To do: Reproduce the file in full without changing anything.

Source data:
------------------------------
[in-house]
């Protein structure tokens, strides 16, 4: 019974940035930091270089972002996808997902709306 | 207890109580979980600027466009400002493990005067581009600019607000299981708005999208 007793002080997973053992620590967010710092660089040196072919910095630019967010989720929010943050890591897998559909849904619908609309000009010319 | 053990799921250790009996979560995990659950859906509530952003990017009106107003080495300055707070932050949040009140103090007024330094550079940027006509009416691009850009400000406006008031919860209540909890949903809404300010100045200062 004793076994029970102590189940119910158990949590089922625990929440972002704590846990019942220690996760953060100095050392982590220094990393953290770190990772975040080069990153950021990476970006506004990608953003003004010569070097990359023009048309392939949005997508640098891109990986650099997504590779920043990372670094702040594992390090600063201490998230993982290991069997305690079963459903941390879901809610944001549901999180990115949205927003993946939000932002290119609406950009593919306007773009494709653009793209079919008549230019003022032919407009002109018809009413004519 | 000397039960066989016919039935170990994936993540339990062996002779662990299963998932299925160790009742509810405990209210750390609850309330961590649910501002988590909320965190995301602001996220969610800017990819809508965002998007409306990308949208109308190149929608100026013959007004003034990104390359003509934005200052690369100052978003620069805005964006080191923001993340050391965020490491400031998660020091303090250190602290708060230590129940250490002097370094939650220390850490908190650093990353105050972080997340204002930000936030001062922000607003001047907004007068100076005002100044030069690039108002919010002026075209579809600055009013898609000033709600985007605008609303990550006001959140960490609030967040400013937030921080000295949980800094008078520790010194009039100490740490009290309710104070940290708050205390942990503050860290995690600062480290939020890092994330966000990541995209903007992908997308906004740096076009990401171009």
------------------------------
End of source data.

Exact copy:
[in-house]
């Protein structure tokens, strides 16, 4: 019974940035930091270089972002996808997902709306 | 207890109580979980600027466009400002493990005067581009600019607000299981708005999208 007793002080997973053992620590967010710092660089040196072919910095630019967010989720929010943050890591897998559909849904619908609309000009010319 | 053990799921250790009996979560995990659950859906509530952003990017009106107003080495300055707070932050949040009140103090007024330094550079940027006509009416691009850009400000406006008031919860209540909890949903809404300010100045200062 004793076994029970102590189940119910158990949590089922625990929440972002704590846990019942220690996760953060100095050392982590220094990393953290770190990772975040080069990153950021990476970006506004990608953003003004010569070097990359023009048309392939949005997508640098891109990986650099997504590779920043990372670094702040594992390090600063201490998230993982290991069997305690079963459903941390879901809610944001549901999180990115949205927003993946939000932002290119609406950009593919306007773009494709653009793209079919008549230019003022032919407009002109018809009413004519 | 000397039960066989016919039935170990994936993540339990062996002779662990299963998932299925160790009742509810405990209210750390609850309330961590649910501002988590909320965190995301602001996220969610800017990819809508965002998007409306990308949208109308190149929608100026013959007004003034990104390359003509934005200052690369100052978003620069805005964006080191923001993340050391965020490491400031998660020091303090250190602290708060230590129940250490002097370094939650220390850490908190650093990353105050972080997340204002930000936030001062922000607003001047907004007068100076005002100044030069690039108002919010002026075209579809600055009013898609000033709600985007605008609303990550006001959140960490609030967040400013937030921080000295949980800094008078520790010194009039100490740490009290309710104070940290708050205390942990503050860290995690600062480290939020890092994330966000990541995209903007992908997308906004740096076009990401171009």